... march steadily on during the 8th, and in the middle of the day struck a better road, and made rapid progress till dark, when the rear were within four miles of Appomattox Courthouse. The head of the column had reached Appomattox Courthouse. We had begun to congratulate ourselves that the pursuit was over, and felt sure that we would make the ...
— Lee's Last Campaign • John C. Gorman

... * * 1 oz. Butter—1d. * * 1 Onion * * 1/2 pint of Milk * * 3 pints of Water—1 1/2d. * * Total Cost—4 1/2 d. * * Time—Half an Hour * Peel, wash, and slice up the potatoes and onions and put them into a saucepan with the butter, and stir them about till all the butter is dissolved and worked into the potatoes, but they must not get brown. Pour over the boiling water and boil until they are of a pulp, then rub them through a sieve, return to the saucepan, add the milk and seasoning, and ...
— The Art of Living in Australia • Philip E. Muskett (?-1909)

... wait until noon to eat the first meal. Those in good health have found that they can easily go till noon before breaking the fast; but in proportion as one is weak or ailing the rule should be to stop all work as soon as fatigue becomes marked, and then rest until power to digest is restored. To eat when one is tired is to add ...
— The No Breakfast Plan and the Fasting-Cure • Edward Hooker Dewey

... good thing: but wait till I tell you. We were down South, in Alabama—Bill Driscoll and myself—when this kidnapping idea struck us. It was, as Bill afterward expressed it, "during a moment of temporary mental apparition"; but we didn't find that out ...
— Whirligigs • O. Henry

... the four Eastern States, the trial by jury not only stands upon a broader foundation than in the other States, but it is attended with a peculiarity unknown, in its full extent, to any of them. There is an appeal of course from one jury to another, till there have been two verdicts out of ...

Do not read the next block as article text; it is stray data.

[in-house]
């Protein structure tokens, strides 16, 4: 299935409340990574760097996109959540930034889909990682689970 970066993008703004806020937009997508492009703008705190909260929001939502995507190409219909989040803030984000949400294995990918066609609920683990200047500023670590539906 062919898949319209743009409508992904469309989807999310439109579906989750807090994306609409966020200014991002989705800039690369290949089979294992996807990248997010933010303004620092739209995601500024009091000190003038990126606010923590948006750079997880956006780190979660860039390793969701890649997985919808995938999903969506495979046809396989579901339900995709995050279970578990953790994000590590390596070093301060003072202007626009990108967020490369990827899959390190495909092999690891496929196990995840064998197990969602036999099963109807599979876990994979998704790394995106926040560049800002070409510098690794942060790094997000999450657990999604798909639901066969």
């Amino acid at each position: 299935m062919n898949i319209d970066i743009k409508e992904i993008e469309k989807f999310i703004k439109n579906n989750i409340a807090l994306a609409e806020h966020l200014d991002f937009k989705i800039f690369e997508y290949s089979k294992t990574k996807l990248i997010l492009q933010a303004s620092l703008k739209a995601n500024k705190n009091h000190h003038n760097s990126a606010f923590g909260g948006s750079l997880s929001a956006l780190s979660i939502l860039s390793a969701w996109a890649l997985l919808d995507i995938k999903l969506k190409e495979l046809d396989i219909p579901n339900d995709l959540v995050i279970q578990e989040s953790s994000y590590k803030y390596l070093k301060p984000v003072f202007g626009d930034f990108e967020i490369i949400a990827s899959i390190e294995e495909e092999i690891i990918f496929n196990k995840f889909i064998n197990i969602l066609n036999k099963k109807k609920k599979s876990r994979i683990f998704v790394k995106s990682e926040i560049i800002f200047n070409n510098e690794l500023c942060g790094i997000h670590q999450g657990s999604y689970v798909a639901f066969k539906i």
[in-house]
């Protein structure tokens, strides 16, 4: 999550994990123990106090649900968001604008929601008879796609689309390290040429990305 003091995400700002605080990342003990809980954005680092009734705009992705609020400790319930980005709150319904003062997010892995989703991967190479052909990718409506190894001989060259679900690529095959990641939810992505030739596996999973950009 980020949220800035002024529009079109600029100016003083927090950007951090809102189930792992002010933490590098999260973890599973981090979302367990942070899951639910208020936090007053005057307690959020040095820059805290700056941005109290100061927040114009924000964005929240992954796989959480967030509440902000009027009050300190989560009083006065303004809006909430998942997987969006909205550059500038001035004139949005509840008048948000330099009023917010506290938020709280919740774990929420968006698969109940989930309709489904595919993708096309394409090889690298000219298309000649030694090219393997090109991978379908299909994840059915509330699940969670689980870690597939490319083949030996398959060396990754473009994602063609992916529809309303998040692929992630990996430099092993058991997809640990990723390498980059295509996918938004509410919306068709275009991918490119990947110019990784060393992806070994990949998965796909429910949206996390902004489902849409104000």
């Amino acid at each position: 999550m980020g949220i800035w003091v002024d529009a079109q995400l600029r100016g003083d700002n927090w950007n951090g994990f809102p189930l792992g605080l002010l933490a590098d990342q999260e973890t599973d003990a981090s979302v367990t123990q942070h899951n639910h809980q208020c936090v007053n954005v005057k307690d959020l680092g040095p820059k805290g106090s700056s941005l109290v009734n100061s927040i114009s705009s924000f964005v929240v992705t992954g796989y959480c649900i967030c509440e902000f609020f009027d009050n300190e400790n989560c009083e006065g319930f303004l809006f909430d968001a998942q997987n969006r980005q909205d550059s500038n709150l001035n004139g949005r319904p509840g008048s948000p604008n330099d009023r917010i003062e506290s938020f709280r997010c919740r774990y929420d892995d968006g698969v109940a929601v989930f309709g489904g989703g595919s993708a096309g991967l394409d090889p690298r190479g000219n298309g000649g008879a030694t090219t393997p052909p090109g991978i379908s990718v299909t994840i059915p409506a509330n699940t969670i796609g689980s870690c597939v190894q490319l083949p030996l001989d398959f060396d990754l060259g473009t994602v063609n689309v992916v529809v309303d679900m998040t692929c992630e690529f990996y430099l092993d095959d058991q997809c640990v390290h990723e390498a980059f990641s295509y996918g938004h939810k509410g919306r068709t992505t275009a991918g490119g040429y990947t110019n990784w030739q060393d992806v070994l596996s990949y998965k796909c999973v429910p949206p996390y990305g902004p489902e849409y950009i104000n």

— The Federalist Papers • Alexander Hamilton, John Jay, and James Madison

... and reshape children into such droll monsters. They cannot change your eyes, they tell me. That is a pity, but I can have one plucked out. Then I shall watch my Cheylas as they widen your mouth from ear to ear, take out the cartilage from your nose, wither your hair till it will always be like rotted hay, and turn your skin—which is like velvet now—the colour of baked mud. They will as deftly strip you of that beauty which has robbed me as I pluck up this blade of grass.... Oh, they will make you ...
— Domnei • James Branch Cabell et al

... condemned to the last use of kindling a fire. When I beheld this, I sighed and said within myself, surely mortal man is a broom-stick; nature sent him into the world strong and lusty, in a thriving condition, wearing his own hair on his head, the proper branches of this reasoning vegetable, till the axe of intemperance has lopped off his green boughs, and left him a withered trunk. He then flies to art, and puts on a periwig, valuing himself upon an unnatural bundle of hairs, all covered with ...
— English Satires • Various

... dear friend," returned the girl, earnestly. "I think it will not be long till we meet where there are no more ...
— The Fugitives - The Tyrant Queen of Madagascar • R.M. Ballantyne

... to get home?" he would ask her every now and then. Daisy always said, "No sir; not till you think it is time;" and Dr. Sandford never thought it was time. No matter what other people said, and they said a good deal; he ordered it his own way; and Daisy was almost ready to walk when he gave permission for her to be taken home in the carriage. However, ...
— Melbourne House • Elizabeth Wetherell